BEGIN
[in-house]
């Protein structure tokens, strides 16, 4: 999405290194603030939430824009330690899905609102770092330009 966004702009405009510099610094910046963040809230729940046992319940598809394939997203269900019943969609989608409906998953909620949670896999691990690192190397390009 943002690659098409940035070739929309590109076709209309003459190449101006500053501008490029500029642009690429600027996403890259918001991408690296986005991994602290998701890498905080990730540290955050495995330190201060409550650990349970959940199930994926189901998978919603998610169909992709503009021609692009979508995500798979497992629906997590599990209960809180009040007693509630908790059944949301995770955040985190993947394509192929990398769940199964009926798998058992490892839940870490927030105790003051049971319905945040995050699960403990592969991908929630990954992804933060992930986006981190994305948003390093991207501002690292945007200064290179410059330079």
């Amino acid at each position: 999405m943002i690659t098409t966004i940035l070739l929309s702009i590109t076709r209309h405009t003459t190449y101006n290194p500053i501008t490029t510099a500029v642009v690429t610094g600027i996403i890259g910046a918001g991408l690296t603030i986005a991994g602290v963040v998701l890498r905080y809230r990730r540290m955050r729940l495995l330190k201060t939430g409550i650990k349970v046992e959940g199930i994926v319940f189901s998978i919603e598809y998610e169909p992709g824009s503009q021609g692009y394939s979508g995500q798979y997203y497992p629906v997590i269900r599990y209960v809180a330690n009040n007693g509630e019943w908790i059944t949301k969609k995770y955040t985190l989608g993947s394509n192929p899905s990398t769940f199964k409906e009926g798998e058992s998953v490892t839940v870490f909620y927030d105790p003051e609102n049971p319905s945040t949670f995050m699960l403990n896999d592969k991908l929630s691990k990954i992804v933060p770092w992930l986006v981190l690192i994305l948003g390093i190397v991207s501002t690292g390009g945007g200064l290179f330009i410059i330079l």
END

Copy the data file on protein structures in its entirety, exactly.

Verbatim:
[in-house]
């Protein structure tokens, strides 16, 4: 999405290194603030939430824009330690899905609102770092330009 966004702009405009510099610094910046963040809230729940046992319940598809394939997203269900019943969609989608409906998953909620949670896999691990690192190397390009 943002690659098409940035070739929309590109076709209309003459190449101006500053501008490029500029642009690429600027996403890259918001991408690296986005991994602290998701890498905080990730540290955050495995330190201060409550650990349970959940199930994926189901998978919603998610169909992709503009021609692009979508995500798979497992629906997590599990209960809180009040007693509630908790059944949301995770955040985190993947394509192929990398769940199964009926798998058992490892839940870490927030105790003051049971319905945040995050699960403990592969991908929630990954992804933060992930986006981190994305948003390093991207501002690292945007200064290179410059330079």
């Amino acid at each position: 999405m943002i690659t098409t966004i940035l070739l929309s702009i590109t076709r209309h405009t003459t190449y101006n290194p500053i501008t490029t510099a500029v642009v690429t610094g600027i996403i890259g910046a918001g991408l690296t603030i986005a991994g602290v963040v998701l890498r905080y809230r990730r540290m955050r729940l495995l330190k201060t939430g409550i650990k349970v046992e959940g199930i994926v319940f189901s998978i919603e598809y998610e169909p992709g824009s503009q021609g692009y394939s979508g995500q798979y997203y497992p629906v997590i269900r599990y209960v809180a330690n009040n007693g509630e019943w908790i059944t949301k969609k995770y955040t985190l989608g993947s394509n192929p899905s990398t769940f199964k409906e009926g798998e058992s998953v490892t839940v870490f909620y927030d105790p003051e609102n049971p319905s945040t949670f995050m699960l403990n896999d592969k991908l929630s691990k990954i992804v933060p770092w992930l986006v981190l690192i994305l948003g390093i190397v991207s501002t690292g390009g945007g200064l290179f330009i410059i330079l």